In the senate the farmers’ lobby quietly passed  two controversial bills which will reduce the size of two national parks in the Jamanxim river area in the Amazon by almost 600,000 hectares, reckoned as the equivalent of 486,000 soccer fields.

This reduction had been proposed by the government to allow the building of a new railway, Ferrogrão – the Grain Railway– to carry the soya harvest from the huge farms of central Brazil to the Amazon river port of Santarem.

After studies by the government’s environment agency, the Chico Mendes Institute for Biodiversity Conservation (ICMBio – Portuguese only) it was decided that an area of 862 ha would be adequate for the railway. But the ruralistas have increased that to a whopping 600,000 ha.

Growing deforestation

They are using the bill to remove protected status from a much wider area so that  it can be used for farming, mining and logging.

They also introduced a clause into the bill, reducing the size of São Joaquim, a national park in the Atlantic Forest, located in the southern state of Santa Catarina, by 20%, although it has nothing to do with the railway. 

The environment minister’s warning that the bills will severely affect the government’s plan to combat deforestation by strengthening conservation areas in the Amazon, not reducing them, was simply ignored. Deforestation is already on the rise, reaching 7,989 sq kms in 2016, the environment ministry says.

The new legislation also completely contradicts Brazil’s Paris Agreement commitments to combat global warming by reducing greenhouse gas emissions. 

Climate scientists also point out that reducing the size of conservation areas will help to dismember the Amazon, transforming it into an archipelago of forest fragments, leaving plant and animal populations more susceptible to extinction.

Ironically it is the ruralistas, the big farmers, who will suffer from lower rainfall in the midwest region – Brazil’s grain basket – more than anyone. – Climate News Network

A serious political crisis over demands for its president to step down is adding to the threats to Brazil’s environment.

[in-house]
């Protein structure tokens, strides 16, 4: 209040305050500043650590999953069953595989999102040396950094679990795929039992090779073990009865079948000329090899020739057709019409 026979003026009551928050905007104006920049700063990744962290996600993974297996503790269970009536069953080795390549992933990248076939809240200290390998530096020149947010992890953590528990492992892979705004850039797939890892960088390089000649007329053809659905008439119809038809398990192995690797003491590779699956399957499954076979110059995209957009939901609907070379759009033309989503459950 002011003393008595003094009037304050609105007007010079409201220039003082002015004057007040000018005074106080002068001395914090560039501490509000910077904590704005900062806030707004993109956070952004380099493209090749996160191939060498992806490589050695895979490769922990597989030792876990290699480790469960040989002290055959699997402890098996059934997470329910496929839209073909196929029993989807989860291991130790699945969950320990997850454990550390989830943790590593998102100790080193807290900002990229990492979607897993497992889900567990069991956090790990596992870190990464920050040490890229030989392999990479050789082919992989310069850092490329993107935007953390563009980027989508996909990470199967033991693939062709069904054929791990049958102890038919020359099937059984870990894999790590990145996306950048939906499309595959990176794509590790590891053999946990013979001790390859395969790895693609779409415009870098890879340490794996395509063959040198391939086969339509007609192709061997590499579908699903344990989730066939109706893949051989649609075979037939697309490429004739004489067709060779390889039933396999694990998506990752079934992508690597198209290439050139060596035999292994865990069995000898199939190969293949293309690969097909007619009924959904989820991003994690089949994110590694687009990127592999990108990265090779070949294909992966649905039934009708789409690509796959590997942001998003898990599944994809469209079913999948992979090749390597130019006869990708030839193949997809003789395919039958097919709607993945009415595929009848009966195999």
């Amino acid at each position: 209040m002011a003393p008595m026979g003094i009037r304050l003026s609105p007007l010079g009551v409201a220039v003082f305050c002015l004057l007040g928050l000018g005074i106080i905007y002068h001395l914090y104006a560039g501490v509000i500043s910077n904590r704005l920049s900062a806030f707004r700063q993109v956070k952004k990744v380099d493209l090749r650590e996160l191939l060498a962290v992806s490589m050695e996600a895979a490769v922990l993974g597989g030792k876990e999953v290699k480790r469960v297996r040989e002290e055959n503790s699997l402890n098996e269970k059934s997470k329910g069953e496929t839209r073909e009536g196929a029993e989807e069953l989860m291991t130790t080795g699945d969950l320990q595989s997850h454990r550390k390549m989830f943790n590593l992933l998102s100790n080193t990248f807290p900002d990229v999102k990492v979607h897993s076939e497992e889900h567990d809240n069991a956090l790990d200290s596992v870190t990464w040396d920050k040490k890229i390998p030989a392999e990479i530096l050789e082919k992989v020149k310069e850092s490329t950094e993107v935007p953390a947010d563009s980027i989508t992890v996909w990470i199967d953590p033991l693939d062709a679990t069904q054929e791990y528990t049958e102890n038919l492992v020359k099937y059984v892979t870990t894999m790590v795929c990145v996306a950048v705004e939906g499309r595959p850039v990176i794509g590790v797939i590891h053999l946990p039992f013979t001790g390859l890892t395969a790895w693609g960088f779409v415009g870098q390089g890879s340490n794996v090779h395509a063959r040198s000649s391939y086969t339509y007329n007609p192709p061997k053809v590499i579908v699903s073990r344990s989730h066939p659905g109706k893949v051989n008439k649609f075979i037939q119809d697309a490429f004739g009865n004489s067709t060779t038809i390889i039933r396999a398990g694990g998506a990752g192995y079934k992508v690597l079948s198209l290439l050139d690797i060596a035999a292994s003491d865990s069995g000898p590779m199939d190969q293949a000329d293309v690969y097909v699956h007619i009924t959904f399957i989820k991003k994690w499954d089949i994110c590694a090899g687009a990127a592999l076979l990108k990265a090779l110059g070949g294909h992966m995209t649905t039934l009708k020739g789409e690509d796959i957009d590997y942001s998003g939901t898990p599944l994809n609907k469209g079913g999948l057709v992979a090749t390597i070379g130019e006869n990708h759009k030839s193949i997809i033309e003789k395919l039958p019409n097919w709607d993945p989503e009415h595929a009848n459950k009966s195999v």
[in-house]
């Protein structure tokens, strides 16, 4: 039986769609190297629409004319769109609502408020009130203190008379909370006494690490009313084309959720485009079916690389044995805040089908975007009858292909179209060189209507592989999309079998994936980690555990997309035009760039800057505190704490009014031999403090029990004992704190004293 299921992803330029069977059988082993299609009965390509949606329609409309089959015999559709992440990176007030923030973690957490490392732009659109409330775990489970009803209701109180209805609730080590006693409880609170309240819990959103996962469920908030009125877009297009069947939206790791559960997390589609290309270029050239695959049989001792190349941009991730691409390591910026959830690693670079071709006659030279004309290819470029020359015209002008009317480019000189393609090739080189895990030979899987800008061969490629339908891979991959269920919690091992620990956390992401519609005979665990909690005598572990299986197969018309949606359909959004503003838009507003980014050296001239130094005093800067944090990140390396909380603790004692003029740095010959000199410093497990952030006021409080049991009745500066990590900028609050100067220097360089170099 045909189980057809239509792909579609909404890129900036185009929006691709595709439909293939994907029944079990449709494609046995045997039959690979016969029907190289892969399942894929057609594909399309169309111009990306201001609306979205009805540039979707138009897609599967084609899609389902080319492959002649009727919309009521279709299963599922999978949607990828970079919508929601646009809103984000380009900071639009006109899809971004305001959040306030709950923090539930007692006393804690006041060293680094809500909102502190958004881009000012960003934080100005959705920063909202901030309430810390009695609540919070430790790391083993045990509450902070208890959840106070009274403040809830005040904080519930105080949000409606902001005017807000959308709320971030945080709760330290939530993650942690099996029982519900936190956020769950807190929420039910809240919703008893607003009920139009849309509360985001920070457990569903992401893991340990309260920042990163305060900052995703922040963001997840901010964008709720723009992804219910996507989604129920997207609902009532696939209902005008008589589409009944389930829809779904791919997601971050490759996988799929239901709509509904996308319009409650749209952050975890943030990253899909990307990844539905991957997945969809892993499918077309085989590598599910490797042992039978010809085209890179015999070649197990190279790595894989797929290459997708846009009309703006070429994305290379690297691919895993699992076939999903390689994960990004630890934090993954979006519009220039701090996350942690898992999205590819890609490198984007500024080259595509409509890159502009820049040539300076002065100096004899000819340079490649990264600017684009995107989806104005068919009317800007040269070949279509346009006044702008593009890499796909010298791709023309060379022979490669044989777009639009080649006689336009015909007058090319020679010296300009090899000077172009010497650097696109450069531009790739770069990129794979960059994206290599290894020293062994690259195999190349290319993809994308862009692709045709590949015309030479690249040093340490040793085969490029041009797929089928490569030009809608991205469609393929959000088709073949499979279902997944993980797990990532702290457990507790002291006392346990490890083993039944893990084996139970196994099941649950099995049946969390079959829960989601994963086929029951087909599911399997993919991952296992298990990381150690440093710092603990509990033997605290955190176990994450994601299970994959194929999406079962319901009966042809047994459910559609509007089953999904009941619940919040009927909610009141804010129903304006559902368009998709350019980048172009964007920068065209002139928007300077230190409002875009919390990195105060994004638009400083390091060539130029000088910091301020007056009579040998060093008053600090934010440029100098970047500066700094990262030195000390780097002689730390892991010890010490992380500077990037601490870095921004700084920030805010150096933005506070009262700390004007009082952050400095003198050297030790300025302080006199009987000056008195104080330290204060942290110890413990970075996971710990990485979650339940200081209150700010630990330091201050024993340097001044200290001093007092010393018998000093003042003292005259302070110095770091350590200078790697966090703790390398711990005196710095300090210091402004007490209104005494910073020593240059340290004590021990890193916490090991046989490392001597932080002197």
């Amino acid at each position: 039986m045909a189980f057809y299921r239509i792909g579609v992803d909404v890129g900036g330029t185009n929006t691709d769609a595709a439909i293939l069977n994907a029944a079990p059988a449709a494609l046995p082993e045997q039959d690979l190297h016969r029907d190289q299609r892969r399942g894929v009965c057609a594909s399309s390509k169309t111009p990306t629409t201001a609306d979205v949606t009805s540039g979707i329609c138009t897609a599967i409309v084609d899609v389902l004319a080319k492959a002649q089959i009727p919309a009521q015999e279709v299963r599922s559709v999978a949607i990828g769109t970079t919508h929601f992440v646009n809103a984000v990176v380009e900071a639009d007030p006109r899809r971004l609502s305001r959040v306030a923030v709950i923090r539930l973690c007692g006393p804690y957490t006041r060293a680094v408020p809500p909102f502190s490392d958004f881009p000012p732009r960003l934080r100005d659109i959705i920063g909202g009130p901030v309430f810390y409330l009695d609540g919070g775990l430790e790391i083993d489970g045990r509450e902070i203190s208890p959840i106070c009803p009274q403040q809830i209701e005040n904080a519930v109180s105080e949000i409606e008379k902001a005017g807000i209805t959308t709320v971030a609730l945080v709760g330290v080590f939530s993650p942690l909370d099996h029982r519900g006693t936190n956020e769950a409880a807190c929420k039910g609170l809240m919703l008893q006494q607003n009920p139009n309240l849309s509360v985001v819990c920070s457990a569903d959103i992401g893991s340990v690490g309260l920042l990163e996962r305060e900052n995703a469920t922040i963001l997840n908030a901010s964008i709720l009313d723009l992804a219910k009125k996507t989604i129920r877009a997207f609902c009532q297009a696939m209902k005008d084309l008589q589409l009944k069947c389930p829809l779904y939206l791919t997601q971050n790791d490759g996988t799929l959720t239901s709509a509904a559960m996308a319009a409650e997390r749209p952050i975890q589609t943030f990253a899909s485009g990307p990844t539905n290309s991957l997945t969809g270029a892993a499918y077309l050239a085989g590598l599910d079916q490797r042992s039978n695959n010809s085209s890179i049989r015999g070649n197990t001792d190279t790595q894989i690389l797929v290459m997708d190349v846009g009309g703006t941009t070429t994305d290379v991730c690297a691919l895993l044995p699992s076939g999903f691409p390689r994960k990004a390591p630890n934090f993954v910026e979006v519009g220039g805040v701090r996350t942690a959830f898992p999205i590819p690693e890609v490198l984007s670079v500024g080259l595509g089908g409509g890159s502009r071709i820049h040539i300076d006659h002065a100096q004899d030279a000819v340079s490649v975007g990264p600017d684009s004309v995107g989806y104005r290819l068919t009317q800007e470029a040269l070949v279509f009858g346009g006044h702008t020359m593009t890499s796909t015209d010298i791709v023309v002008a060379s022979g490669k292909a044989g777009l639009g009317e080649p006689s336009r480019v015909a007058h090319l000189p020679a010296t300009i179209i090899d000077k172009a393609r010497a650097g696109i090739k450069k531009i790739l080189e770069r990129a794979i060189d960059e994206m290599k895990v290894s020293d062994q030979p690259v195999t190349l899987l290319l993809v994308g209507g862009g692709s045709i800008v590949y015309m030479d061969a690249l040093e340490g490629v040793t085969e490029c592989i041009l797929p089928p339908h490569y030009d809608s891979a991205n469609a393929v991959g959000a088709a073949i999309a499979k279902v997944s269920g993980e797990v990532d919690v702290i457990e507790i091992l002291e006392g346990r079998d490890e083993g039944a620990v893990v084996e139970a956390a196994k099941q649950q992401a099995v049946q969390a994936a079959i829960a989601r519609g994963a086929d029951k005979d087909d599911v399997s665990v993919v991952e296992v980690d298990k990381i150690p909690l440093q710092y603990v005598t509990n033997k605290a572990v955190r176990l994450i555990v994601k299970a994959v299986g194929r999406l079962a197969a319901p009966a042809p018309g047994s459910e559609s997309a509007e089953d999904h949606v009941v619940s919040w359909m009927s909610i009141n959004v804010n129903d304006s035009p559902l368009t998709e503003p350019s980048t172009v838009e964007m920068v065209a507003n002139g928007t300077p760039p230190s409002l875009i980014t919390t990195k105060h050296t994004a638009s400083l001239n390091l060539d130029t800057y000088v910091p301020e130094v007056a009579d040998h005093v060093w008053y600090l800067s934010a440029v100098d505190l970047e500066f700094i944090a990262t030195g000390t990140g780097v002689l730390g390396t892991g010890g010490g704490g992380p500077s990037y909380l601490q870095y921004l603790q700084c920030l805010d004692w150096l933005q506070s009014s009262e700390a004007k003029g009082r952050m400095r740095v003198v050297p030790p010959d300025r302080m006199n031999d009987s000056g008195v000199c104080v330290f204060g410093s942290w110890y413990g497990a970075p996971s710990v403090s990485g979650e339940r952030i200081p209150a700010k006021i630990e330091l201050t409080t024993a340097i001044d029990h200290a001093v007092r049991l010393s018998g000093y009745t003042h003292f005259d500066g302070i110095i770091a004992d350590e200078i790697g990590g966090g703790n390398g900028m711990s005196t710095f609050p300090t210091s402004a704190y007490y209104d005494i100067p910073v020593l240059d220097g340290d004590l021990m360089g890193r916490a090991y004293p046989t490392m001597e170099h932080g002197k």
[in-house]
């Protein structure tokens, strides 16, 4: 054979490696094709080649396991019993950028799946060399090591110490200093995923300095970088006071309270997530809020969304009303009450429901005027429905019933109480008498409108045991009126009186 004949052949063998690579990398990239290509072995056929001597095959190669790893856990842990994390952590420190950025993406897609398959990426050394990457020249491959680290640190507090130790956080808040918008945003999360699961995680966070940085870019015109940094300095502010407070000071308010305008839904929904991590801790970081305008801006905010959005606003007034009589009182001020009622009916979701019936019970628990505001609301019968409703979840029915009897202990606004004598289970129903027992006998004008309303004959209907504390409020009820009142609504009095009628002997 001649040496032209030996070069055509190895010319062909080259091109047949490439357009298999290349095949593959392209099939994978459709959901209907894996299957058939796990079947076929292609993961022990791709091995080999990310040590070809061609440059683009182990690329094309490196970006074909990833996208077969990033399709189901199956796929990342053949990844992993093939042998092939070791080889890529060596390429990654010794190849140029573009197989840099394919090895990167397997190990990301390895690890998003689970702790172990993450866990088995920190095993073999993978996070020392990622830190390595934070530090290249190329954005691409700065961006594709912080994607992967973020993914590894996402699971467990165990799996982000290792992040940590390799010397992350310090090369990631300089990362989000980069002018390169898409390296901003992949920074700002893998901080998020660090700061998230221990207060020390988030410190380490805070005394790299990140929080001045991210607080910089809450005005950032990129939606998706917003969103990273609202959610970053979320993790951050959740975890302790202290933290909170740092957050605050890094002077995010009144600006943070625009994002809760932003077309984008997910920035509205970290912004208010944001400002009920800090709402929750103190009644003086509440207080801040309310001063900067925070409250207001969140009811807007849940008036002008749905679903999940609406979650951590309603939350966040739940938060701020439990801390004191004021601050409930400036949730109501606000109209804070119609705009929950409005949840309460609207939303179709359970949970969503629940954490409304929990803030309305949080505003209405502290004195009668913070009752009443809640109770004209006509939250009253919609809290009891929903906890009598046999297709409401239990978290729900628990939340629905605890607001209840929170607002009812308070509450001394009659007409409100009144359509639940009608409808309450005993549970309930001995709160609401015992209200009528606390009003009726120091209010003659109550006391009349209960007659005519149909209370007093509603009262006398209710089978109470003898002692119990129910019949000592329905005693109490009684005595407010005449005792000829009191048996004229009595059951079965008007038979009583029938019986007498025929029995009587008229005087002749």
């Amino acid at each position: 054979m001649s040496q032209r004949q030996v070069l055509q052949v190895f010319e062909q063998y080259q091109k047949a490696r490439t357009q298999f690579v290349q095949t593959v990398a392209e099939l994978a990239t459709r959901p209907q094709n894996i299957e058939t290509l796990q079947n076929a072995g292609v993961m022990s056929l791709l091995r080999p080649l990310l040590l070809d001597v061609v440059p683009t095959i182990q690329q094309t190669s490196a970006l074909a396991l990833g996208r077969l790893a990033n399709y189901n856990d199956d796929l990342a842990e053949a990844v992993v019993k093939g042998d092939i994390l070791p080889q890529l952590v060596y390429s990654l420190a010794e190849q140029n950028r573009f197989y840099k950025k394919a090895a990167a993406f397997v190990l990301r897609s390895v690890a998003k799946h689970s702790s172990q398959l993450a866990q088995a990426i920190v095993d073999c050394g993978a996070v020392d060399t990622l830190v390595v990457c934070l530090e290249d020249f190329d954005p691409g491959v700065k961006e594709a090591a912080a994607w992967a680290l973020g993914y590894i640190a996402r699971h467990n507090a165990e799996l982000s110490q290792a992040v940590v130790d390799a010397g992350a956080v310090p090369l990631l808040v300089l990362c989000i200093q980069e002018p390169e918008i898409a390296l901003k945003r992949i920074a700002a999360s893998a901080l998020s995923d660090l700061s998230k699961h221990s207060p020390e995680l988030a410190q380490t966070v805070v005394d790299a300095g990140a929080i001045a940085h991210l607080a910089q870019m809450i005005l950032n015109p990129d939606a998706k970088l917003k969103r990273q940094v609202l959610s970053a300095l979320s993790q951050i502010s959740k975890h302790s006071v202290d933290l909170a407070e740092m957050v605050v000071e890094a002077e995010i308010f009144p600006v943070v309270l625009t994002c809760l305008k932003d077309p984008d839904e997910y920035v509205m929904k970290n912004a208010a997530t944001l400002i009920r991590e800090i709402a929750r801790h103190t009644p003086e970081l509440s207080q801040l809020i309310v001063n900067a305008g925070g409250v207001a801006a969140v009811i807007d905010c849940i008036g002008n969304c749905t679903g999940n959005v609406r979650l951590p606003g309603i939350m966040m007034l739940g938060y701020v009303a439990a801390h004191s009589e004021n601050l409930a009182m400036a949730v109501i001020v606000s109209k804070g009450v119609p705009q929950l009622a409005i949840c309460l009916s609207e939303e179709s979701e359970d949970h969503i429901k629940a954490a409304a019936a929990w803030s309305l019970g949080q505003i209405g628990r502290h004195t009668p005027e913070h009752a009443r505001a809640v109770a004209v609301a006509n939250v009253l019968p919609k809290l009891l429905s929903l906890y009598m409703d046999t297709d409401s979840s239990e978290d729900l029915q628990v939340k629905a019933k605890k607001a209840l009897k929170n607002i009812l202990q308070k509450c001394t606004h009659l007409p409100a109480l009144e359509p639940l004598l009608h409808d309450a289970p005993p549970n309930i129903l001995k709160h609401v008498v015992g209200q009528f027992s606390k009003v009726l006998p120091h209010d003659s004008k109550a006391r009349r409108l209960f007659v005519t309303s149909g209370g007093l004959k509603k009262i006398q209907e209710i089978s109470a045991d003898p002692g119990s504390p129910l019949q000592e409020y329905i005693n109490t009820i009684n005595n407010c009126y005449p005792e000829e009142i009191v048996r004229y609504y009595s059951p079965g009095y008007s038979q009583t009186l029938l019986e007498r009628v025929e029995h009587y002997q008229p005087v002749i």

SÃO PAULO, 3 June, 2017 – Brazil faces an unpredictable political crisis as the country’s president fights demands for him to leave office. And as the price of his survival, he is making damaging concessions on Brazil’s environment.

President Michel Temer is facing calls to resign after the owners of Brazil’s biggest meat-packing industry, JBS, alleged he had been involved in bribery and the obstruction of justice.

To retain support in congress, he is now working with the powerful farmers lobby, the bancada ruralista, which wants to reduce conservation areas and weaken environmental licensing laws.

He hopes to cling to power by making concessions to the bancada. In exchange for support from the Parliamentary Agriculture Front (FPA), the bancada’s formal name, he tore up the government’s project for modernising the environmental licensing law, telling lobby members they could present whatever amendments to it they liked.

So a congressional committee is now about to approve a radically different version of the government’s original proposal for a new General Licensing Law.

Licensing discarded

Dubbed “flex licensing”, it dispenses with the need for licences in some of the areas where they are most needed – largescale cattle ranching, mining in protected areas, and even roadbuilding in the Amazon, one of the biggest causes of deforestation. Once past the committee stage, it will be voted into law in a plenary session.

This is a serious blow to the environment minister, José Sarney Filho, who spent a year negotiating a more reasonable version of the bill with environmentalists, farmers and industry.

Nevertheless, he has chosen to remain in the government, although his party, the Greens, together with several other small parties, has decided to abandon the ruling coalition in protest at President Temer’s alleged involvement in corrupt practices.

The minister says he has decided to stay in order to defend the cause of sustainability and the green economy”, and his achievements. These include the suspension of the environmental licensing process which would have allowed the proposed São Luis dam on the Tapajos river, in the Amazon, to go ahead, and incentives for clean and renewable energy sources.   

The political turmoil has left Sarney Filho powerless to stop the tide of anti-conservation legislation being tabled by the farmers’ lobby in their desire to open up to economic exploration previously protected land like indigenous areas and national parks.

“Brazil is undergoing an unprecedented offensive against its protected areas”

In a 2017 report (available only in Portuguese) the Worldwide Fund for Nature, WWF, says there is an imminent risk of Brazil losing up to 80,000 square kms of parks and forests, an area the size of Portugal.

“Brazil is undergoing an unprecedented offensive against its protected areas”, WWF says, with up to 10% of the country’s total protected area under threat.

On 24 May, in the capital, Brasilia, the lower house representatives came to blows over the legitimacy of passing any laws while the scandal involving the president remains unresolved.

In the senate the farmers’ lobby quietly passed  two controversial bills which will reduce the size of two national parks in the Jamanxim river area in the Amazon by almost 600,000 hectares, reckoned as the equivalent of 486,000 soccer fields.